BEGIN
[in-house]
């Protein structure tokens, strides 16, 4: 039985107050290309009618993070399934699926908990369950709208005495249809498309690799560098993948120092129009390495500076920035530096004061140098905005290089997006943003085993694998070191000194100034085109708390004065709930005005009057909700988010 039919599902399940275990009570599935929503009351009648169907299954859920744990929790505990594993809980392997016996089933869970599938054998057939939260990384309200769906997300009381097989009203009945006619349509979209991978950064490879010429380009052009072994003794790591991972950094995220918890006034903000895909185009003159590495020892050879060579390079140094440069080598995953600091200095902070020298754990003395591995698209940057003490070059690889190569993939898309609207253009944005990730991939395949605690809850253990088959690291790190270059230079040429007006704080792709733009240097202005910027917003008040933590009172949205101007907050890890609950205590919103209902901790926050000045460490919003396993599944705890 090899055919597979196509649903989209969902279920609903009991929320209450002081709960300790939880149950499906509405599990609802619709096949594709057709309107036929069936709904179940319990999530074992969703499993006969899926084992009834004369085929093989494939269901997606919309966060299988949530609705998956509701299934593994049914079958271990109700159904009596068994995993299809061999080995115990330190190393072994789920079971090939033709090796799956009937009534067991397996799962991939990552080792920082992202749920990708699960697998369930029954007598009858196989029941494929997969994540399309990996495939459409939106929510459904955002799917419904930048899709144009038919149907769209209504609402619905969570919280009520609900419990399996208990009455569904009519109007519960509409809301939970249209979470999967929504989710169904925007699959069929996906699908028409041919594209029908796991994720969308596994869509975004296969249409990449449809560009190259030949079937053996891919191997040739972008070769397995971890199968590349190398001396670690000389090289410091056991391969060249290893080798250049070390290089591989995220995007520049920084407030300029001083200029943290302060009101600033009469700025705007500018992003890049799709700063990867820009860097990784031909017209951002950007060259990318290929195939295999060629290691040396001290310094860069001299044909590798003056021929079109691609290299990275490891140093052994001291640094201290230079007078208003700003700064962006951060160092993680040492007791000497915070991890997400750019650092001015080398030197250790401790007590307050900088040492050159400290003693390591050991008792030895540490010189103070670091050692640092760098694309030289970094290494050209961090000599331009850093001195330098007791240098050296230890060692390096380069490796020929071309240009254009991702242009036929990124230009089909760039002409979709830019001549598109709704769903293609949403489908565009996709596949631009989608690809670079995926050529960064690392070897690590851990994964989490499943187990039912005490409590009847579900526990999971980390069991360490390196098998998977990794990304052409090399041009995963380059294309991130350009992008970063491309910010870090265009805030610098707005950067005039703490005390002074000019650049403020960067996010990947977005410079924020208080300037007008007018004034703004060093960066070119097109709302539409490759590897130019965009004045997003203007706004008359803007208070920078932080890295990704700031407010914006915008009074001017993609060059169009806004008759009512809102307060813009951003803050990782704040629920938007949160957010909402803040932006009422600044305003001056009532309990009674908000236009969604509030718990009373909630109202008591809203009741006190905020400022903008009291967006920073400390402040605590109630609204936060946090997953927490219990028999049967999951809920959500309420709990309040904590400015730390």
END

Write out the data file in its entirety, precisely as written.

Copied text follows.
[in-house]
């Protein structure tokens, strides 16, 4: 039985107050290309009618993070399934699926908990369950709208005495249809498309690799560098993948120092129009390495500076920035530096004061140098905005290089997006943003085993694998070191000194100034085109708390004065709930005005009057909700988010 039919599902399940275990009570599935929503009351009648169907299954859920744990929790505990594993809980392997016996089933869970599938054998057939939260990384309200769906997300009381097989009203009945006619349509979209991978950064490879010429380009052009072994003794790591991972950094995220918890006034903000895909185009003159590495020892050879060579390079140094440069080598995953600091200095902070020298754990003395591995698209940057003490070059690889190569993939898309609207253009944005990730991939395949605690809850253990088959690291790190270059230079040429007006704080792709733009240097202005910027917003008040933590009172949205101007907050890890609950205590919103209902901790926050000045460490919003396993599944705890 090899055919597979196509649903989209969902279920609903009991929320209450002081709960300790939880149950499906509405599990609802619709096949594709057709309107036929069936709904179940319990999530074992969703499993006969899926084992009834004369085929093989494939269901997606919309966060299988949530609705998956509701299934593994049914079958271990109700159904009596068994995993299809061999080995115990330190190393072994789920079971090939033709090796799956009937009534067991397996799962991939990552080792920082992202749920990708699960697998369930029954007598009858196989029941494929997969994540399309990996495939459409939106929510459904955002799917419904930048899709144009038919149907769209209504609402619905969570919280009520609900419990399996208990009455569904009519109007519960509409809301939970249209979470999967929504989710169904925007699959069929996906699908028409041919594209029908796991994720969308596994869509975004296969249409990449449809560009190259030949079937053996891919191997040739972008070769397995971890199968590349190398001396670690000389090289410091056991391969060249290893080798250049070390290089591989995220995007520049920084407030300029001083200029943290302060009101600033009469700025705007500018992003890049799709700063990867820009860097990784031909017209951002950007060259990318290929195939295999060629290691040396001290310094860069001299044909590798003056021929079109691609290299990275490891140093052994001291640094201290230079007078208003700003700064962006951060160092993680040492007791000497915070991890997400750019650092001015080398030197250790401790007590307050900088040492050159400290003693390591050991008792030895540490010189103070670091050692640092760098694309030289970094290494050209961090000599331009850093001195330098007791240098050296230890060692390096380069490796020929071309240009254009991702242009036929990124230009089909760039002409979709830019001549598109709704769903293609949403489908565009996709596949631009989608690809670079995926050529960064690392070897690590851990994964989490499943187990039912005490409590009847579900526990999971980390069991360490390196098998998977990794990304052409090399041009995963380059294309991130350009992008970063491309910010870090265009805030610098707005950067005039703490005390002074000019650049403020960067996010990947977005410079924020208080300037007008007018004034703004060093960066070119097109709302539409490759590897130019965009004045997003203007706004008359803007208070920078932080890295990704700031407010914006915008009074001017993609060059169009806004008759009512809102307060813009951003803050990782704040629920938007949160957010909402803040932006009422600044305003001056009532309990009674908000236009969604509030718990009373909630109202008591809203009741006190905020400022903008009291967006920073400390402040605590109630609204936060946090997953927490219990028999049967999951809920959500309420709990309040904590400015730390």